Trying to Blight a Fungus with Biotechnology
February 19, 1997
California scientists will scrutinize an experimental potato hybrid that may
contain genes for resistance to a new, more virulent strain of a disease called
late blight. The new strain has recently shown up in the U.S.
Caused by the fungus Phytophthora infestans, late blight is
the most destructive disease of potatoes worldwide.
The scientists are with USDAs
Agricultural Research Service in Albany,
Calif., and Dry Creek Laboratories, Inc., of Modesto, Calif. The aim is to
speed discovery of genes to protect crops from harmful fungi before and after
harvest. The work is being done under a cooperative research and development
agreement beween the company and ARS.
ARS scientist John P. Helgeson in Madison, Wis., developed the hybrid by
fusing leaf cells from a late-blight-resistant species of wild potato with leaf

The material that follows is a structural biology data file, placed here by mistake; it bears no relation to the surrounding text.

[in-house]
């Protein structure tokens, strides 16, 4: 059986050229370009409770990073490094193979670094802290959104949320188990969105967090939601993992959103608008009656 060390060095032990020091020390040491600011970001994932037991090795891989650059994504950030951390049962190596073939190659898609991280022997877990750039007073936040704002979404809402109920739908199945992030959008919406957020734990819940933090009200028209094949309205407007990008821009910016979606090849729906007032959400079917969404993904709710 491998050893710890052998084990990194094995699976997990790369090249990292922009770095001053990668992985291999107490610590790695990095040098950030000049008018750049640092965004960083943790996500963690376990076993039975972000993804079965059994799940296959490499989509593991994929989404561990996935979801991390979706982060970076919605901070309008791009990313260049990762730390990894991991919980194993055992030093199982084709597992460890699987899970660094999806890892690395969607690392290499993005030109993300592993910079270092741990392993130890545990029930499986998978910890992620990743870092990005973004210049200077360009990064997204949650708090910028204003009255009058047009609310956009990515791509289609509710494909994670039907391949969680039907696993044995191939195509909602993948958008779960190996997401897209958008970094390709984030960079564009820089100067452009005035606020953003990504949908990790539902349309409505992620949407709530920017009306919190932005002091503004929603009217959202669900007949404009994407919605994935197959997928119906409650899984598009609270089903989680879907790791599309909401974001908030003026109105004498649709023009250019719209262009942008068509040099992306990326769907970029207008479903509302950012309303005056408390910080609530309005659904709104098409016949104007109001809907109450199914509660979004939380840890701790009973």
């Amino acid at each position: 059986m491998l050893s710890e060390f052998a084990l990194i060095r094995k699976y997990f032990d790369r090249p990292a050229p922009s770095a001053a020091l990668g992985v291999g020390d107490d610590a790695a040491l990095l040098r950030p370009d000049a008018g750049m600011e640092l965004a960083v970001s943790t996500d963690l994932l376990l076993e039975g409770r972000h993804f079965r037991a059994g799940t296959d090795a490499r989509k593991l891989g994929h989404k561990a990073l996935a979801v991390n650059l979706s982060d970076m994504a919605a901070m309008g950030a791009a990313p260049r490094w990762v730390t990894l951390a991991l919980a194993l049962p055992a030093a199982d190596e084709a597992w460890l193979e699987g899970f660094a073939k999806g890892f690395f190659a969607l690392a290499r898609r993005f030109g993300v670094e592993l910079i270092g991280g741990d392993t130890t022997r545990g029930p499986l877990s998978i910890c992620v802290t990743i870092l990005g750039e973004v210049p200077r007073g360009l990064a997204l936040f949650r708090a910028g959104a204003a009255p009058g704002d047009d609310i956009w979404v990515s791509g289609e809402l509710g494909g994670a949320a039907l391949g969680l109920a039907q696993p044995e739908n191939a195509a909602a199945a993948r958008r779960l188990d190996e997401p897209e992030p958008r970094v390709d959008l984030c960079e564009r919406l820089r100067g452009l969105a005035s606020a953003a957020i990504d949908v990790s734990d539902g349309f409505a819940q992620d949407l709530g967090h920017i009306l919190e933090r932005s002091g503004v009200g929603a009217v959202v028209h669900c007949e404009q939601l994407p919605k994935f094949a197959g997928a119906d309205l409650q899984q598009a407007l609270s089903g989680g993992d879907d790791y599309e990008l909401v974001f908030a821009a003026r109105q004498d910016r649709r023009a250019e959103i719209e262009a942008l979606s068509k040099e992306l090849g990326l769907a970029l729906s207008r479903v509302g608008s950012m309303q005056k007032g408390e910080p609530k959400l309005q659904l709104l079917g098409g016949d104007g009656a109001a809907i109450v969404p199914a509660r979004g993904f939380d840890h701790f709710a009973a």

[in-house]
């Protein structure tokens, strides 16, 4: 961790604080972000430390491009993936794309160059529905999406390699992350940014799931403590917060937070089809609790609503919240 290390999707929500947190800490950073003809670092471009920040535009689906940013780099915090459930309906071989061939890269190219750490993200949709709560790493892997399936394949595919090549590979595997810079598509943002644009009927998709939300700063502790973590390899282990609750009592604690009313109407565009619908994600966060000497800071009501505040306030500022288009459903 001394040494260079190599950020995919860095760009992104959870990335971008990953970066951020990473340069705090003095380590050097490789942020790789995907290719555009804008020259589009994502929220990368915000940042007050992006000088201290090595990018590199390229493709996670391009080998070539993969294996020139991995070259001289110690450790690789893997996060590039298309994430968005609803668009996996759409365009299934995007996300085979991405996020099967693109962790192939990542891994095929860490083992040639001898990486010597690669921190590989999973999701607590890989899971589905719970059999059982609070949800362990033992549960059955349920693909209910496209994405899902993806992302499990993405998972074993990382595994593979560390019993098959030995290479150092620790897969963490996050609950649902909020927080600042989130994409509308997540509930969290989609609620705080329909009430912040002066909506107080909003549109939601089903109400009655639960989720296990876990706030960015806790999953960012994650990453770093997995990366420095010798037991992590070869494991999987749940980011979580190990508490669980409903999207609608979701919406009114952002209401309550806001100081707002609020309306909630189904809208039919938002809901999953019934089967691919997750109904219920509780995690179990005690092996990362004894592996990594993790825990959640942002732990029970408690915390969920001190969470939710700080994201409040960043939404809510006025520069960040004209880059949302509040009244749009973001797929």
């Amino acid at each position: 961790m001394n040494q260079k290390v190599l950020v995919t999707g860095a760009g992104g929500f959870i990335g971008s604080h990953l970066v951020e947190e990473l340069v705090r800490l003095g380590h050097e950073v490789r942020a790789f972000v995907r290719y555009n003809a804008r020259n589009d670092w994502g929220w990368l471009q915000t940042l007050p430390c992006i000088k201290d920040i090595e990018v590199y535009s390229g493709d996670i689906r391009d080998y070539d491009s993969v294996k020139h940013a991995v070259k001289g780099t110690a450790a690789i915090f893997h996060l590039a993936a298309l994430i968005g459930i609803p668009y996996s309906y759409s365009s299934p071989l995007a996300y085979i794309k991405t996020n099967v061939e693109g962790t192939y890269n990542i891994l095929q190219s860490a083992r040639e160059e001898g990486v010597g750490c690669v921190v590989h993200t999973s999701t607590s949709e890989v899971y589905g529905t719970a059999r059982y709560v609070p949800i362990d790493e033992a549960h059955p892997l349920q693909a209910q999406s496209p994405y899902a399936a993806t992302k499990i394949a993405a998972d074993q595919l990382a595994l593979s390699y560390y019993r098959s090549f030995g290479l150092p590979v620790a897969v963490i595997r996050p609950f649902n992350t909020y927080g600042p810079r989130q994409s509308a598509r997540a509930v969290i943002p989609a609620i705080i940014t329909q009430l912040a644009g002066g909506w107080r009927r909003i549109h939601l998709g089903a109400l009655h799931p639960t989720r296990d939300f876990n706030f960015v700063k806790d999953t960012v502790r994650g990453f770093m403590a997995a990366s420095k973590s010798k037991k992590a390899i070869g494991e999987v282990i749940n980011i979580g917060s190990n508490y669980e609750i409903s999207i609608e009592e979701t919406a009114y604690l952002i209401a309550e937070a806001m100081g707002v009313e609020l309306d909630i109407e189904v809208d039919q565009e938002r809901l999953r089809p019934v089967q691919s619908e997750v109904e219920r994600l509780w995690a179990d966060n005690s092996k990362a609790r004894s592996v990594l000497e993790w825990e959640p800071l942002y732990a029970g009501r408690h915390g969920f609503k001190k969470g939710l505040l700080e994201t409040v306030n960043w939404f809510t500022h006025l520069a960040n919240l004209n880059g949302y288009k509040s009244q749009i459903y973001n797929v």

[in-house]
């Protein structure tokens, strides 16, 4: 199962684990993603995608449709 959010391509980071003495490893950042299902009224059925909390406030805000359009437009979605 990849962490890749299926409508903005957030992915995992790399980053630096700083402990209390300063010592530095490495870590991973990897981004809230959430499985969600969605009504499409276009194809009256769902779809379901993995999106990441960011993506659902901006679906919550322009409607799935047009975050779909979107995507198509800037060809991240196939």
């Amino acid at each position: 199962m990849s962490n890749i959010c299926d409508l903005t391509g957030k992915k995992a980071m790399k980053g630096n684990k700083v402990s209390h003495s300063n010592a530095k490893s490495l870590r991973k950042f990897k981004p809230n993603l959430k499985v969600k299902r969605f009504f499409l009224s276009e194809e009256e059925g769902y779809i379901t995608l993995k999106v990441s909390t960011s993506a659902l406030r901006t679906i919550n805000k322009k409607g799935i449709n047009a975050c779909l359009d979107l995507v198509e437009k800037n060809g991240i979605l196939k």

cells from a cultivated potato variety.
If the California researchers find and clone a resistance gene, they intend
to transfer it to commercial potato varieties.
Later experiments could reveal whether this potato gene can safeguard other
crops from their worst fungal nightmares. Grapevines, for example, are
continually threatened by the Uncinula necator fungus that causes
powdery mildew. And walnut trees could benefit from a new source of resistance
to Phytophthora fungi that cause root and crown rots.
Scientific contact: William R. Belknap, USDA-ARS
Western Regional Research
Center, Albany, Calif. 94710, phone (510) 559-6072